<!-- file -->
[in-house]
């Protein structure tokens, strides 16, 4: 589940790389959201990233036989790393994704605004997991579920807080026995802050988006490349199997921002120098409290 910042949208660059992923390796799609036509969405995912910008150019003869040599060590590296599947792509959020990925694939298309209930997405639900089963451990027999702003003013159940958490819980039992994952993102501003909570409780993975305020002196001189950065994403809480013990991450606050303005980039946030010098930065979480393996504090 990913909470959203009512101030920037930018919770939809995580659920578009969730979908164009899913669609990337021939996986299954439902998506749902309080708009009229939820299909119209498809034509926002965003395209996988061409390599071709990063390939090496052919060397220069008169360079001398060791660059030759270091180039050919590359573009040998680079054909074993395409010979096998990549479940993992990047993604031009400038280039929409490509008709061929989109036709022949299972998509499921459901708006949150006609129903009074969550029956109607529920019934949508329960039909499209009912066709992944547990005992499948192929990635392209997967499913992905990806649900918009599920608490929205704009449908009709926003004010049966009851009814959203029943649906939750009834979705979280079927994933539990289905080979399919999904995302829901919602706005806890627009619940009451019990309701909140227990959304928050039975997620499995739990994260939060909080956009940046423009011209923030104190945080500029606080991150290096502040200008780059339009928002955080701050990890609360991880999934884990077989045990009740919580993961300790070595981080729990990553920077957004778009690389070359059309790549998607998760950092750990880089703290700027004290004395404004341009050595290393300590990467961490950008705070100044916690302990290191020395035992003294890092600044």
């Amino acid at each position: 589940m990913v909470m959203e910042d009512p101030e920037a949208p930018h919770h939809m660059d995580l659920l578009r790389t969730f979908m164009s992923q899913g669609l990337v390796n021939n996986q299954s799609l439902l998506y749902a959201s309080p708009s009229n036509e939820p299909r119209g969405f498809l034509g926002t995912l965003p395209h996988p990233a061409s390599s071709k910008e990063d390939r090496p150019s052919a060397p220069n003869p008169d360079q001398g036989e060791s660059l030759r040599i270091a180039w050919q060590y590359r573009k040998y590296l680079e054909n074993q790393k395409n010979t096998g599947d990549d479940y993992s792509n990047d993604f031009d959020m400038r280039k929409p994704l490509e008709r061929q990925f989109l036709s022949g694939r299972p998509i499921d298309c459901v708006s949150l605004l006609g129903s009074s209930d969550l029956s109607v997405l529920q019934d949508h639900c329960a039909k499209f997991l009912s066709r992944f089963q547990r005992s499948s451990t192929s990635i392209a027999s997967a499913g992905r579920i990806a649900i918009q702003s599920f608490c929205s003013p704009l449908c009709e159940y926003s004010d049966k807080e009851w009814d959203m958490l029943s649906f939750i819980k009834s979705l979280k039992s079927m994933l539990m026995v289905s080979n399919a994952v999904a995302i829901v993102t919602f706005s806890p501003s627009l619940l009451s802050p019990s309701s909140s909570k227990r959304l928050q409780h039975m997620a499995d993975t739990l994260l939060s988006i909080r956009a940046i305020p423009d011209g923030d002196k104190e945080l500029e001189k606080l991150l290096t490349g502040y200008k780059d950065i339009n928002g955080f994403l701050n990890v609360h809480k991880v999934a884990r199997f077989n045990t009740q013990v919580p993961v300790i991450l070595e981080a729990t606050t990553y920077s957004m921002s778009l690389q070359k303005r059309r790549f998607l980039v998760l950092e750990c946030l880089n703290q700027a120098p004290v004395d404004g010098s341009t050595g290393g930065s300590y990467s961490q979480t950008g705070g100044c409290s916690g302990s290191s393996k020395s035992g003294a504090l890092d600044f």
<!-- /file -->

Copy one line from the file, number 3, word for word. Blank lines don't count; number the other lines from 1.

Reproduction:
């Amino acid at each position: 589940m990913v909470m959203e910042d009512p101030e920037a949208p930018h919770h939809m660059d995580l659920l578009r790389t969730f979908m164009s992923q899913g669609l990337v390796n021939n996986q299954s799609l439902l998506y749902a959201s309080p708009s009229n036509e939820p299909r119209g969405f498809l034509g926002t995912l965003p395209h996988p990233a061409s390599s071709k910008e990063d390939r090496p150019s052919a060397p220069n003869p008169d360079q001398g036989e060791s660059l030759r040599i270091a180039w050919q060590y590359r573009k040998y590296l680079e054909n074993q790393k395409n010979t096998g599947d990549d479940y993992s792509n990047d993604f031009d959020m400038r280039k929409p994704l490509e008709r061929q990925f989109l036709s022949g694939r299972p998509i499921d298309c459901v708006s949150l605004l006609g129903s009074s209930d969550l029956s109607v997405l529920q019934d949508h639900c329960a039909k499209f997991l009912s066709r992944f089963q547990r005992s499948s451990t192929s990635i392209a027999s997967a499913g992905r579920i990806a649900i918009q702003s599920f608490c929205s003013p704009l449908c009709e159940y926003s004010d049966k807080e009851w009814d959203m958490l029943s649906f939750i819980k009834s979705l979280k039992s079927m994933l539990m026995v289905s080979n399919a994952v999904a995302i829901v993102t919602f706005s806890p501003s627009l619940l009451s802050p019990s309701s909140s909570k227990r959304l928050q409780h039975m997620a499995d993975t739990l994260l939060s988006i909080r956009a940046i305020p423009d011209g923030d002196k104190e945080l500029e001189k606080l991150l290096t490349g502040y200008k780059d950065i339009n928002g955080f994403l701050n990890v609360h809480k991880v999934a884990r199997f077989n045990t009740q013990v919580p993961v300790i991450l070595e981080a729990t606050t990553y920077s957004m921002s778009l690389q070359k303005r059309r790549f998607l980039v998760l950092e750990c946030l880089n703290q700027a120098p004290v004395d404004g010098s341009t050595g290393g930065s300590y990467s961490q979480t950008g705070g100044c409290s916690g302990s290191s393996k020395s035992g003294a504090l890092d600044f």